A controversial bill imposing a 10% tax on grains and oil seeds exported in their natural state was finally approved by the Paraguayan congress. The bill presented in 2012 was passed in the Senate, rejected in the Lower House and again ratified by the Upper House, however Deputies could not round up the necessary 53 votes to again reject it.
The bill applies to the export of soybeans, wheat, corn and sunflower, Paraguay’s main agriculture produce, in their natural state. The country is among the world’s top exporters of soybeans behind Brazil, the US, and Argentina.
All Lower House members from the ruling Colorado party and a few allies voted to reject the bill but only managed 46 votes.
Opposition lawmakers said that Paraguay needs to collect more taxes to address the social needs of the majority of the population. However government sources have indicated that President Horacio Cartes will veto the law.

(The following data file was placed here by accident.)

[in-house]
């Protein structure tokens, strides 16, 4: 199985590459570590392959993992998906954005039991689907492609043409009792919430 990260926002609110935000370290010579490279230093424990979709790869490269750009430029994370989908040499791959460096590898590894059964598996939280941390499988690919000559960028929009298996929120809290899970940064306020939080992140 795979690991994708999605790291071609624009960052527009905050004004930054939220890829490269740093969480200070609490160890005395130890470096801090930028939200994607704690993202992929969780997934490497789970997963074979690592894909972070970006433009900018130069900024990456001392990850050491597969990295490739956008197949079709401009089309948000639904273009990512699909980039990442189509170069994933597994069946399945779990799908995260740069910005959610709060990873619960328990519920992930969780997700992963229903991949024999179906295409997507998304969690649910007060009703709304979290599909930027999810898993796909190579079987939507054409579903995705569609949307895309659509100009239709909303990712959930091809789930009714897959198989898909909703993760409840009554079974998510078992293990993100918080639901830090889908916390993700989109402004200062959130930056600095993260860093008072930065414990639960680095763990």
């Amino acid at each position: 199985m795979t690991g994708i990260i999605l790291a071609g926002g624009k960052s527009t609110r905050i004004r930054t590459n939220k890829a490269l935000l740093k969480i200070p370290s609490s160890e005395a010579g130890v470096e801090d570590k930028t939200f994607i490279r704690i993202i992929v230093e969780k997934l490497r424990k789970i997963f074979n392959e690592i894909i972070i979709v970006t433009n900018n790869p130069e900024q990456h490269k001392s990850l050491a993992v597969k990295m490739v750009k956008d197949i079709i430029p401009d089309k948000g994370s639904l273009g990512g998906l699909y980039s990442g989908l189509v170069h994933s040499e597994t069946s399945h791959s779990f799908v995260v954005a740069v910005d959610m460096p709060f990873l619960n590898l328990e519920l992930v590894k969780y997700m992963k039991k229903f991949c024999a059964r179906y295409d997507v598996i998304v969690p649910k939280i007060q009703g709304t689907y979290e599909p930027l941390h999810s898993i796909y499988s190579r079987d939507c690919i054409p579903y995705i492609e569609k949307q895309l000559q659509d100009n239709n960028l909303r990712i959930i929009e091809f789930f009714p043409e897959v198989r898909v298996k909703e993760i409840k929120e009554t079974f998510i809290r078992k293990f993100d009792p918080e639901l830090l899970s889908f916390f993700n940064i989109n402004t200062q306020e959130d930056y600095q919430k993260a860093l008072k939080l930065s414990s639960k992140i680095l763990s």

Farmers’ reaction was immediate. Paraguay’s Agriculture Coordinator, CAP, warned that the approval of a bill taxing exports of grains and soybeans in their natural state can only be interpreted as a “war declaration on the country’s farming sector”
CAP president agronomist Hector Cristaldo said that the tax means “farmers will be paying three times on the same production item and will not benefit the Paraguayan state but a few multinational industries that export grains in their natural state”.
Cristaldo added that the export tax bill would mean the end of wheat and corn in Paraguay “since these two cereals are planted as complementary and alternative to soybeans and thus will not be profitable to export them”.